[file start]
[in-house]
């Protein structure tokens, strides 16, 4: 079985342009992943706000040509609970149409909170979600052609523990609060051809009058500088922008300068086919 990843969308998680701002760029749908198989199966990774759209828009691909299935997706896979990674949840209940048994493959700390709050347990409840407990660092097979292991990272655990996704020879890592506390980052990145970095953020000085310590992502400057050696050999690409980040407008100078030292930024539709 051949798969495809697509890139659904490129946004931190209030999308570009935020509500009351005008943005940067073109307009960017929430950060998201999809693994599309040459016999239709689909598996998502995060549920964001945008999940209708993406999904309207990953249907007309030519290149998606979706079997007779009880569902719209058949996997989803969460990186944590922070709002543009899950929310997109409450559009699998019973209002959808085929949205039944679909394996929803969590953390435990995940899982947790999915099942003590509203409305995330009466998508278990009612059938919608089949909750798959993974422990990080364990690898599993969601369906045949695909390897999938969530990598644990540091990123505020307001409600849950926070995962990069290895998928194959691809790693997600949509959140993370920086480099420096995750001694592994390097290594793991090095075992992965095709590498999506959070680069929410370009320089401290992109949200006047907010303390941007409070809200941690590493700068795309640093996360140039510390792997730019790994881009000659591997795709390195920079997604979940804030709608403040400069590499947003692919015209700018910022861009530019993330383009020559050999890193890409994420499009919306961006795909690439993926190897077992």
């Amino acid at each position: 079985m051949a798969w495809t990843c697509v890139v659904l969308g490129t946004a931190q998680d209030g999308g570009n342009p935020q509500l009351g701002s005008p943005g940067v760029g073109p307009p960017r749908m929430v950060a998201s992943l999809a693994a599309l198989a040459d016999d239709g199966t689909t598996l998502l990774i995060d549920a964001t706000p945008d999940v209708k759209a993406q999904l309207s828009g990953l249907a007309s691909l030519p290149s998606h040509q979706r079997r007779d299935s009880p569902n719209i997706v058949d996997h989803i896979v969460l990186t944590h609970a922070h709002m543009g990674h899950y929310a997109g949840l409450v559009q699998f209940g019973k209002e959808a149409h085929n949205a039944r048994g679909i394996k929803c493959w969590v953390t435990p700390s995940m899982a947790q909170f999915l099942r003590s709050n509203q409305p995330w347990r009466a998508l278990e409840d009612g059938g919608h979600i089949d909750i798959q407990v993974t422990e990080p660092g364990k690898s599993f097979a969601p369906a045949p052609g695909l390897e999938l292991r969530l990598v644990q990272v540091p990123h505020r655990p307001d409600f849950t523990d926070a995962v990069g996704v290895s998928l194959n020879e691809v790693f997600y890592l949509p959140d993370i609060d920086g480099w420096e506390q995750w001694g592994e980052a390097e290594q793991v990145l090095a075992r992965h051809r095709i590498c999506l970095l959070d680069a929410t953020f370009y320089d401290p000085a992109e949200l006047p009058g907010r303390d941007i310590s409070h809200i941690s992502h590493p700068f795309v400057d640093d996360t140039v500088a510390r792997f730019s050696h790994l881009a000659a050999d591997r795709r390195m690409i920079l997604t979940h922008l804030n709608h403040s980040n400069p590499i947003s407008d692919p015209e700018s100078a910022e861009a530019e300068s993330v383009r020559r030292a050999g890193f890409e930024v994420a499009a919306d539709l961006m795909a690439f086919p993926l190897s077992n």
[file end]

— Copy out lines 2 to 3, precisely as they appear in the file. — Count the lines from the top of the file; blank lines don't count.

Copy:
């Protein structure tokens, strides 16, 4: 079985342009992943706000040509609970149409909170979600052609523990609060051809009058500088922008300068086919 990843969308998680701002760029749908198989199966990774759209828009691909299935997706896979990674949840209940048994493959700390709050347990409840407990660092097979292991990272655990996704020879890592506390980052990145970095953020000085310590992502400057050696050999690409980040407008100078030292930024539709 051949798969495809697509890139659904490129946004931190209030999308570009935020509500009351005008943005940067073109307009960017929430950060998201999809693994599309040459016999239709689909598996998502995060549920964001945008999940209708993406999904309207990953249907007309030519290149998606979706079997007779009880569902719209058949996997989803969460990186944590922070709002543009899950929310997109409450559009699998019973209002959808085929949205039944679909394996929803969590953390435990995940899982947790999915099942003590509203409305995330009466998508278990009612059938919608089949909750798959993974422990990080364990690898599993969601369906045949695909390897999938969530990598644990540091990123505020307001409600849950926070995962990069290895998928194959691809790693997600949509959140993370920086480099420096995750001694592994390097290594793991090095075992992965095709590498999506959070680069929410370009320089401290992109949200006047907010303390941007409070809200941690590493700068795309640093996360140039510390792997730019790994881009000659591997795709390195920079997604979940804030709608403040400069590499947003692919015209700018910022861009530019993330383009020559050999890193890409994420499009919306961006795909690439993926190897077992």
């Amino acid at each position: 079985m051949a798969w495809t990843c697509v890139v659904l969308g490129t946004a931190q998680d209030g999308g570009n342009p935020q509500l009351g701002s005008p943005g940067v760029g073109p307009p960017r749908m929430v950060a998201s992943l999809a693994a599309l198989a040459d016999d239709g199966t689909t598996l998502l990774i995060d549920a964001t706000p945008d999940v209708k759209a993406q999904l309207s828009g990953l249907a007309s691909l030519p290149s998606h040509q979706r079997r007779d299935s009880p569902n719209i997706v058949d996997h989803i896979v969460l990186t944590h609970a922070h709002m543009g990674h899950y929310a997109g949840l409450v559009q699998f209940g019973k209002e959808a149409h085929n949205a039944r048994g679909i394996k929803c493959w969590v953390t435990p700390s995940m899982a947790q909170f999915l099942r003590s709050n509203q409305p995330w347990r009466a998508l278990e409840d009612g059938g919608h979600i089949d909750i798959q407990v993974t422990e990080p660092g364990k690898s599993f097979a969601p369906a045949p052609g695909l390897e999938l292991r969530l990598v644990q990272v540091p990123h505020r655990p307001d409600f849950t523990d926070a995962v990069g996704v290895s998928l194959n020879e691809v790693f997600y890592l949509p959140d993370i609060d920086g480099w420096e506390q995750w001694g592994e980052a390097e290594q793991v990145l090095a075992r992965h051809r095709i590498c999506l970095l959070d680069a929410t953020f370009y320089d401290p000085a992109e949200l006047p009058g907010r303390d941007i310590s409070h809200i941690s992502h590493p700068f795309v400057d640093d996360t140039v500088a510390r792997f730019s050696h790994l881009a000659a050999d591997r795709r390195m690409i920079l997604t979940h922008l804030n709608h403040s980040n400069p590499i947003s407008d692919p015209e700018s100078a910022e861009a530019e300068s993330v383009r020559r030292a050999g890193f890409e930024v994420a499009a919306d539709l961006m795909a690439f086919p993926l190897s077992n």